Targeted search and display ads are the bread and butter of online advertising today. But ad networks like Reply are learning how to deliver qualified leads — in Reply’s case, potential buyers for cars, homes, home improvement, and insurance deals whose self-selected qualifications that result in up to double the conversion rate from ad to purchase. Since adding publisher tools and more refined categories into which leads can be segmented for automated buying and selling through Reply, the company has seen conversion rates climb to 50-100% over the rates for search and display ads.
Reply works by collecting pre-qualifying information from Web surfers — “I’m looking to buy a home in 94145,” for example — then selling their click-throughs on an ad to a buyer looking for a matching profile. The genre is called lead generation or just “leadgen.”
Generating leads is seen by many marketers as the next step in online advertising. Why? Because lead generation has the potential to grow the market for online ads by making them more effective and less wasteful. Today, Google’s AdSense pulls in $20-30 billion per year, but Google only accounts for about one tenth of all ad spending.
Companies like Reply are chasing not just those online ad dollars, but the $300 billion in offline advertising that could be pulled online if ad networks could promise better bang for the buck, and better-than-offline control over how ad inventory and qualified clicks are bought and sold.
Reply execs are quick to praise Google as a partner rather than a competitor. Google is a massive source of traffic to Reply. But Reply serves its own ads — ads that include widgets to capture, say, a potential car buyer’s ZIP code and basic profile.
That information is used to sell the buyer’s click destination in an automatic auction inside Reply. For example, a customer who responds to a Reply widget to say that they’re in ZIP code 04240 — Lewiston, Maine — and looking to buy a new Chevrolet may get passed to the website of a Chevy dealer in nearby Auburn.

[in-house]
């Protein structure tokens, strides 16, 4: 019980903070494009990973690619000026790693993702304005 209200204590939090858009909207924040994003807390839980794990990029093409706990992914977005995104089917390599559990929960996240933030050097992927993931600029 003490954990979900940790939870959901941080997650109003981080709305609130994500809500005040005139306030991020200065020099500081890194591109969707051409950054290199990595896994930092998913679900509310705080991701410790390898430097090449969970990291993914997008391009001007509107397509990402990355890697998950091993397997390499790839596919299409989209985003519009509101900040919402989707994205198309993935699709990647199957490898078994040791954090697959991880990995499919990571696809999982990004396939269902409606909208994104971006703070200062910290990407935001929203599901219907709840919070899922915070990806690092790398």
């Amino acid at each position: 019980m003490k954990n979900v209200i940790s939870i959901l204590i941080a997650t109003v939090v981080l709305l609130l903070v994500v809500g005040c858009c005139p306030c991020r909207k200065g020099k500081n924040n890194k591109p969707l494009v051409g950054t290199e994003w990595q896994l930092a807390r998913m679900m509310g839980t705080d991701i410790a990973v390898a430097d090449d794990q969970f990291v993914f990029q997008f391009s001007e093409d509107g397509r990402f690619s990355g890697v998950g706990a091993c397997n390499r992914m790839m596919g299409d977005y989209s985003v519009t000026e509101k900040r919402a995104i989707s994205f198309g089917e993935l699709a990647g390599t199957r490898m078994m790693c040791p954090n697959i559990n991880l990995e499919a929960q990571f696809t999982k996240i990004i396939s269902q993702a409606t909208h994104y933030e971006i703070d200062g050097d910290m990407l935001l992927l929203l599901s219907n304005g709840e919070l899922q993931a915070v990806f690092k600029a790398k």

Reply adds more categories into which clicks and leads can be segregated, separating them from other types of traffic. The result is a stream of traffic against which a Chevy dealer is willing to pay more money per click sent from Reply’s ad widgets to his site, because it’s all people in 04240 who want to buy a Chevrolet.
Another example is home sales. Reply’s slide below shows how a potential buyer lists their ZIP code, then gets redirected to realtors with listings in that area.
Reply was founded in 2001 by Payam Zamani, who previously founded Autoweb back in the first Internet boom. Zamani has about 100 employees headquartered in New York. The company, which Zamani bootstrapped on $1.5 million of his own money, has so far raised another $13 million from Scale Venture Partners, $4M from Outlook Ventures, and $3M from individual investors including former Apple CFO Debi Coleman.